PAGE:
Python module for DNA to amino acid and reverse complement translation.

Andrew Dalke dalke at acm.org
Sun Sep 3 07:24:42 CEST 2000


Alex wrote:
>Hi.  Here is a python wrapper around some simple C functions that
>translate DNA sequences into amino acid residues and give their reverse
>complements

>No doubt there is already a module out there that does these things.
>Apologies to whoever's work I'm duplicating.

One of those places is biopython.org.  You might be interested in
seeing what were doing.

>>> from Bio import Seq, utils
>>> from Bio.Alphabet import IUPAC
>>> seq = Seq.Seq("ATATGTACTCCCATGGGGACAAATATCCTTCTGAGGGGCCACAGTCATCAC", \
>>>               IUPAC.unambiguous_dna)
>>> utils.translate(seq)
Seq('ICTPMGTNILLRGHSHH', IUPACProtein())

It's still pretty new code, and missing some parts.  For example, I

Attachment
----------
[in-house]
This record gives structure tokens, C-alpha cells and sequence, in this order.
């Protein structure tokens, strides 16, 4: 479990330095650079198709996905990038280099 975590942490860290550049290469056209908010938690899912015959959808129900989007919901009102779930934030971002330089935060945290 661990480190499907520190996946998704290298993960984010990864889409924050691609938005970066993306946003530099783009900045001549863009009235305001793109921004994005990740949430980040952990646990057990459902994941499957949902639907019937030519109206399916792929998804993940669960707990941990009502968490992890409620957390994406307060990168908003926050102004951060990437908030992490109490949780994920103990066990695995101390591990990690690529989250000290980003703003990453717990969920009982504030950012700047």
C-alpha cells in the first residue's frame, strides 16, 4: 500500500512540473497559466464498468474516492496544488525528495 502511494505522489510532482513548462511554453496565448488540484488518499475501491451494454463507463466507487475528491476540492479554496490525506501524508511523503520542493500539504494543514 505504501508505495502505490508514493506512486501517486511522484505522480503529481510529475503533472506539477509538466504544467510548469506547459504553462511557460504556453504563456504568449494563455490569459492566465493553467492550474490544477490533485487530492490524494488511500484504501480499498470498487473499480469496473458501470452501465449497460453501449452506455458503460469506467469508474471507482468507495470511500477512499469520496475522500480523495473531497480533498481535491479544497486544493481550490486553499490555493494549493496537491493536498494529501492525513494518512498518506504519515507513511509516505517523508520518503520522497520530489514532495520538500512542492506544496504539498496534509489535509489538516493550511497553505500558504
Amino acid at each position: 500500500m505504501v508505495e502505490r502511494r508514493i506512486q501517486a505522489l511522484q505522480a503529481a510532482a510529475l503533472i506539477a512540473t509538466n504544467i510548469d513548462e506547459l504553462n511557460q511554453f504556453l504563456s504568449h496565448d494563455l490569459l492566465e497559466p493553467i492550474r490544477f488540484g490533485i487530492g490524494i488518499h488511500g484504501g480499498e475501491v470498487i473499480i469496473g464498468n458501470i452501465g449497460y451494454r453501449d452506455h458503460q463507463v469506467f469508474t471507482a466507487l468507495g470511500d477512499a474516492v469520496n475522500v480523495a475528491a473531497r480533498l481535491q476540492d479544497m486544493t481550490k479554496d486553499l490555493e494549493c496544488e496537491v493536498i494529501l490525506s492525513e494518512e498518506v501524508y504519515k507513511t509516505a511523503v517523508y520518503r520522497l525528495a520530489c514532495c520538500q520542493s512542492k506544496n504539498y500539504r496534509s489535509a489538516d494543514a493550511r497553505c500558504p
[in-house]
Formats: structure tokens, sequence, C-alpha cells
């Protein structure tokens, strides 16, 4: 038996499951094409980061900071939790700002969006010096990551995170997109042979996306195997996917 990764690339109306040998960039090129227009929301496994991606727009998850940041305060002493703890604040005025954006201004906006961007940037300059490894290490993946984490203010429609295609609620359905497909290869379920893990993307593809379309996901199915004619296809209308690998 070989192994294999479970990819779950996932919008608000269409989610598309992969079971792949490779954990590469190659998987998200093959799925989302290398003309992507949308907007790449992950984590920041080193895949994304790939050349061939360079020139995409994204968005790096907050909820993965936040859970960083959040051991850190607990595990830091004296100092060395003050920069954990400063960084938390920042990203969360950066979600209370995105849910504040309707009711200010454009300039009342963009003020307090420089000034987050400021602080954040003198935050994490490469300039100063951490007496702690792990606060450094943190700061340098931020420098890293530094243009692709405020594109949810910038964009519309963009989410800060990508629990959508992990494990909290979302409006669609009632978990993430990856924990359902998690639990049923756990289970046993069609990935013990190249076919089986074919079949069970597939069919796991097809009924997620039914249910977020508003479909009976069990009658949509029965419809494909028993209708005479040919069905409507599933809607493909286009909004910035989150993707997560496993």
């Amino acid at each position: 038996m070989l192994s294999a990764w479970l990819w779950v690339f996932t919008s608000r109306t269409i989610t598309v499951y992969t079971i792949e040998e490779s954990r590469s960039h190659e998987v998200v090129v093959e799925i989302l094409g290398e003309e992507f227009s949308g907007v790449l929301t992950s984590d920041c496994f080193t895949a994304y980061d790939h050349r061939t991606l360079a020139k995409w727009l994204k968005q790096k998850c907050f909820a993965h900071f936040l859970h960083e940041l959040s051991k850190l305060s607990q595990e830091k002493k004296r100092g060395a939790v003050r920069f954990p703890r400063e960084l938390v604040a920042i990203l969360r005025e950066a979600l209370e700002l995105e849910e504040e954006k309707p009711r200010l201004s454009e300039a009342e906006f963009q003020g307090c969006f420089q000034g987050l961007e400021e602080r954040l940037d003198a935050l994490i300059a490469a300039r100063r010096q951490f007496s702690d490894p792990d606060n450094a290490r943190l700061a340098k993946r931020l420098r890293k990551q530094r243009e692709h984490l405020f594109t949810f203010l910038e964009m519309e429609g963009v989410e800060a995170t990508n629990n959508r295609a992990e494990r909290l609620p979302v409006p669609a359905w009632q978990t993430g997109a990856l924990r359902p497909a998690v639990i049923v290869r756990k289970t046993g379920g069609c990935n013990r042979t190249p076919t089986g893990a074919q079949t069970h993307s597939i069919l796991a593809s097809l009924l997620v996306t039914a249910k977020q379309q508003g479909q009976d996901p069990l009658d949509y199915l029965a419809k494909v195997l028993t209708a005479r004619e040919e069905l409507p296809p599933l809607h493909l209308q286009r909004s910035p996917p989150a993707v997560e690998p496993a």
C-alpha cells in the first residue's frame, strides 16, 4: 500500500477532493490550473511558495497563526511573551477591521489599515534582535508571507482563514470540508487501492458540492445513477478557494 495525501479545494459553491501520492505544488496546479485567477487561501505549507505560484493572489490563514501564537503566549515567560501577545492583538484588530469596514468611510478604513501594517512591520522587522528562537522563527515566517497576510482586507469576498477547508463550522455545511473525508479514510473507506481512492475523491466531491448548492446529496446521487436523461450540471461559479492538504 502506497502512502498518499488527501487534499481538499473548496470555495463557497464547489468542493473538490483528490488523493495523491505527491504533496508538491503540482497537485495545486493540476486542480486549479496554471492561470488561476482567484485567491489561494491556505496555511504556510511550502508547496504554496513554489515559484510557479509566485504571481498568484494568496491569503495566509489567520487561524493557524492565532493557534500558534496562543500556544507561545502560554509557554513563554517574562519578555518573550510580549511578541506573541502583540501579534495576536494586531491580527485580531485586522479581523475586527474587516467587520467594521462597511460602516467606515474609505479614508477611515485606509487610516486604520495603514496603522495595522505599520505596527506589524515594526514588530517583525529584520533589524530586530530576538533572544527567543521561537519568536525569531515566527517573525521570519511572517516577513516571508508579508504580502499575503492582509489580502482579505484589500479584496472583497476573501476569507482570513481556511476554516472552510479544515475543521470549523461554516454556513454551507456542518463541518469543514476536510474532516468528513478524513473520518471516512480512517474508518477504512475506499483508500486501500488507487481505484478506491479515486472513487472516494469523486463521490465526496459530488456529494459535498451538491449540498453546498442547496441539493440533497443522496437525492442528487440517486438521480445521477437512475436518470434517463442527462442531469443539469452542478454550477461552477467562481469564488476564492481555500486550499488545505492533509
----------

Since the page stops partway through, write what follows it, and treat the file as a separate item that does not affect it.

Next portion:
just realized the data tables are present for revcomp, but it isn't
implemented in the core routines, though Thomas has one for the
xbbtools.  Silly us!  On the other hand, it does support different
codon tables.

> I guess it's something like 10 times faster than the pure
> python versions, but I haven't done any benchmarking.

Translating a megabase of 'A's with biopython takes 5.6 seconds.

Your pure Python '_translate' takes 6.5 seconds.  There are a few
optimization tricks you aren't using - like making everything a
local lookup  Here's the inner loop for biopython:

    for i in range(0, n-n%3, 3):
        append(get(s[i:i+3], stop_symbol))

The C function takes 0.1 seconds, so (sadly) C a factor of about
60 faster.

Huh.  There was a discussion a few months ago in c.l.py in that
Python grows lists linearly, instead of using a scaling factor.  That
makes some algorithms O(n**2) instead of O(n).  So I tried
preallocating the size, which also makes for a single malloc, and
the time went down to 4.3 seconds.  So C is only 40 times faster for
this case, which makes sense because throwing bytes around is
something C does very well and it doesn't need to do the string
subslicing.

                    Andrew
                    dalke at acm.org






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